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Updated to: 26 September 2013Download as PDF
History of EIA
After signing of the Comprehensive Peace Accord between the Sudan People's Liberation Movement and the Government of Sudan in 2005, Southern Sudan became an autonomous region consisting of 10 states of Sudan. Under the Government of Southern Sudan (GOSS), the development of an environmental legal framework started. In 2010, an Environmental Policy and an Environmental Protection Bill were drafted. The Environmental Policy determines the need for systematic environmental impact assessment, audits, monitoring and evaluation to mitigate adverse impacts and enhance environmental benefits. It suggests the development of a legal framework and guidance for EIA. In 2011, South Sudan became independent. The drafts that had been developed by the GOSS before the independence, also apply for the newly formed state as no more recent legislation has been established yet. The EIA system is thus under development and has not yet been legally established.
Year of introduction of EIA legislation
Legal framework for EIA
Year of introduction of enabling law
An Environmental Protection Bill was drafted by GOSS in 2010 which forsees EIA. The Bill is not yet approved though and it is unclear if this will still happen considering the changing political circumstances.
Approving authority of enabling law
The Bill is not yet approved.
Year of introduction of first national detailed regulation for EIA
No regulations for EIA exist.
No guidelines on EIA have been issued yet. The need for such guidelines is recognized though as the existing drafts on environmental policies indicate. The Environmental Protection Bill Draft (2010) however foresees the adoption of general guidelines on the EIA review process, environmental impact evaluations and the EIS. Also, the Environment Policy Draft of 2010 mentions that EIA guidelines shall be developed for all sectors.
Institutional setting for EIA
Central EIA authority
The Draft of the Environmental Protection Bill (2010) forsees the Ministry responsible for environmental issue to have a central role in the EIA process, but also so-called Lead Agencies. These can be any ministry, directorate, department, parastatal agency, Local Government or public officer in which or in whom any law vests functions of control or management of any segment of the environment. This includes the Southern Sudan Environmental Management Authority indended to be established with Article 8 of the Bill.
Overview EIA procedure
The EIA process is not legally established. The Draft Environmental Protection Bill of 2010 gives some indications on how the legal requirements for the EIA process are intended to be formulated. The available information on the steps of the EIA procedure is limited, but some provisions are made on Screening, the assessment process, the review process and on monitoring.
The Draft Environmental Protection Bill (2010) forsees that projects that require a certain level of EIA can be allocated to one of the following projects categories:
Category A: projects that may have an impact on the environment
Category B: projects that are likely to have significant impacts on the environment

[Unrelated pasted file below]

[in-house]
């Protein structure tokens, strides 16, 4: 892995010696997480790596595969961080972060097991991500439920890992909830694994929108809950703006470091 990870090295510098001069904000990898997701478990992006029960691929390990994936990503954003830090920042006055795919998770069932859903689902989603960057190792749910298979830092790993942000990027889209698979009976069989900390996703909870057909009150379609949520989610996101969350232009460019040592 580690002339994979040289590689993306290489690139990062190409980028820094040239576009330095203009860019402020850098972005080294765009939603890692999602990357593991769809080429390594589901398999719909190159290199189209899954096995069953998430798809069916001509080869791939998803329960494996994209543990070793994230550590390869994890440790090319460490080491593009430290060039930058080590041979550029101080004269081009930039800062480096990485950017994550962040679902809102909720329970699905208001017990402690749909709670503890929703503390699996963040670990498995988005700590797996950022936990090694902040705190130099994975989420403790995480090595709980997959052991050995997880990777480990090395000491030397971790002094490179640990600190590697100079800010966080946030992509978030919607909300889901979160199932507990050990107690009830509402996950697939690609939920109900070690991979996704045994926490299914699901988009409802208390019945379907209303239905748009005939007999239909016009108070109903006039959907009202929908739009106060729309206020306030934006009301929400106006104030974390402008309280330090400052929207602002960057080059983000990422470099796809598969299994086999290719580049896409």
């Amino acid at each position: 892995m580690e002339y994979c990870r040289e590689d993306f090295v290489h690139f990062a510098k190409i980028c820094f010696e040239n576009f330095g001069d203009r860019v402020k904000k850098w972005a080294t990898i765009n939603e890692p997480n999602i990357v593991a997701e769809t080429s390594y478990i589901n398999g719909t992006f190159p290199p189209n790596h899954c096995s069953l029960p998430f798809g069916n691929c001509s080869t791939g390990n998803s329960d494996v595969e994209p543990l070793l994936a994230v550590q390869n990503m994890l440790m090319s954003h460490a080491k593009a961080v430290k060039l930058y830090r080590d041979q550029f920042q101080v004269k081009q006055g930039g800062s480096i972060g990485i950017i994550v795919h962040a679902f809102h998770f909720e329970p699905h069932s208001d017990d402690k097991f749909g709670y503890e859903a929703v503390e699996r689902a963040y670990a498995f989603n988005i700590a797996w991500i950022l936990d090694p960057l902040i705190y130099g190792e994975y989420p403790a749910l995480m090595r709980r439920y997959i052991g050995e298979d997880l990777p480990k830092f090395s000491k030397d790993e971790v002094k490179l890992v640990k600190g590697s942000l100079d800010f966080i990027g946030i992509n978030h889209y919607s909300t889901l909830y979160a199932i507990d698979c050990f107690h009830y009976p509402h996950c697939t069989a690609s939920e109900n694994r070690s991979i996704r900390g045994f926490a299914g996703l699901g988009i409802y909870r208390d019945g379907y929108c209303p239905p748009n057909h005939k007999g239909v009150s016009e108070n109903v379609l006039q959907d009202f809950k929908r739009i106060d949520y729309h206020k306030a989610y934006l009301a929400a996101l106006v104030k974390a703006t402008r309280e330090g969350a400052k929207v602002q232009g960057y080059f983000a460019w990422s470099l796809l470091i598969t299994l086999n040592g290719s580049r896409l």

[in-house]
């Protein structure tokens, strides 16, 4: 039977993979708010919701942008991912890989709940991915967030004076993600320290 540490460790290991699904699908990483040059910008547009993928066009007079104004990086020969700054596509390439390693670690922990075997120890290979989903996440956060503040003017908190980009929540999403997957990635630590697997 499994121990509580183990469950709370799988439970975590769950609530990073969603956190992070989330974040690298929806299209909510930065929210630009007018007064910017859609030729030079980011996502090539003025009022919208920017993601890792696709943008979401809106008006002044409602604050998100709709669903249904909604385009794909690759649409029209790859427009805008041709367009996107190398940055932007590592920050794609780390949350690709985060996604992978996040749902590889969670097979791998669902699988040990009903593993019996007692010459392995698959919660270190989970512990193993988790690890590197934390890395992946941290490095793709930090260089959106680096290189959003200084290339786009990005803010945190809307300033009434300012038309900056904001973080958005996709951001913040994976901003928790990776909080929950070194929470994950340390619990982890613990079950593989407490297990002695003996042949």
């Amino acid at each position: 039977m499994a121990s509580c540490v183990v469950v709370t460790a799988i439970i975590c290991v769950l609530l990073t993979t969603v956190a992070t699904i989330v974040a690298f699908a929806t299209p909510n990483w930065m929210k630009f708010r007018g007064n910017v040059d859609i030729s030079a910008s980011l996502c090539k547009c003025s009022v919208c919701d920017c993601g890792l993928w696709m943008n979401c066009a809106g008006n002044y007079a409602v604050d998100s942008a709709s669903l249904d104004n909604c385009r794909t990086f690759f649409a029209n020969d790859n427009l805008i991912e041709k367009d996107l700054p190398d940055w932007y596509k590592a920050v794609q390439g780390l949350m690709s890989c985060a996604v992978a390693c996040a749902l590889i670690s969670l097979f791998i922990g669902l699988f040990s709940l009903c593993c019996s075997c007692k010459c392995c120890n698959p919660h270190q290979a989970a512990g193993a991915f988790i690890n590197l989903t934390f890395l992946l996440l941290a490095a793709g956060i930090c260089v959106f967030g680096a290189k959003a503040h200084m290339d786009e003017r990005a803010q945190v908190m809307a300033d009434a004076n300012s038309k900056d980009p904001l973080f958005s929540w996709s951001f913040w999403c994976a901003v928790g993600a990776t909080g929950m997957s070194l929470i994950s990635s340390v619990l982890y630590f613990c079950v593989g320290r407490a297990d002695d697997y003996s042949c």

Category C: projects that will have a significant impact on the environment.
The Lead Agency decides about the likelyhood of the impacts of the projects on the environment. Depending on the impact probability and scale, different levels of EIA are foreseen:
Category A projects require an Environmental Impact Review, Category B projects a Environmental Impact Evaluation and for projects of Category C a full Environmental Impact Statement has to be formulated. If the Environmental Impact Review or the Environmental Impact Evaluation reveal that the project will lead to significant impacts on the environment, the Lead Agency shall require that an Environmental Impact Statement is formulated for those projects as well.
Assessment and reporting
The Draft Environmental Protection Bill (2010) implies that the EIA is conducted by an external expert who has been approved by the Ministry responsible for environmental issues. Guidelines are expected to be developed which determine the requirements for Environmental Impact Statements.
The EIS shall be made available to the Ministry, the Lead Agency or any person requesting it.
The Draft Environmental Protection Bill (2010) indicates that the Lead Agency will review the EIS in consultation with the Ministry responsible for environmental issues.
45 days are available for the review process, as the Draft Environmental Protection Bill indicates.
Monitoring, Compliance and Enforcement
The Draft Environmental Protection Bill (2010) mentions that the proponent is required to take practical measures to ensure that the requirements of the EIS are complied with. It also mentions that the proponent shall submit quarterly and annual reports to the Ministry which describe the extent to which the operation of the project conforms with the statements made in the EIS. In case of undesirable effects that were not considered in the EIS, the proponent shall develop mitigation measures for them. He shall then prepare and submit an environmental audit report on those measures quarterly and annually or as otherwise required by the Authority. Moreover, the proponent shall conduct environmental audits in consultations with the Lead Agency.
Finally, environmental inspectors may enter any land or premises for the purpose of monitoring the compliance of the propnent with the statements made in the EIS.
Access to information
The Draft Environmental Protection Bill (2010) forsees that the EIS is a public document and that it is made available to any person upon payment of the prescribed fee.
Costs for public
The Draft Environmental Protection Bill (2010) indicates that a fee has to be paid by people who want to access the EIS.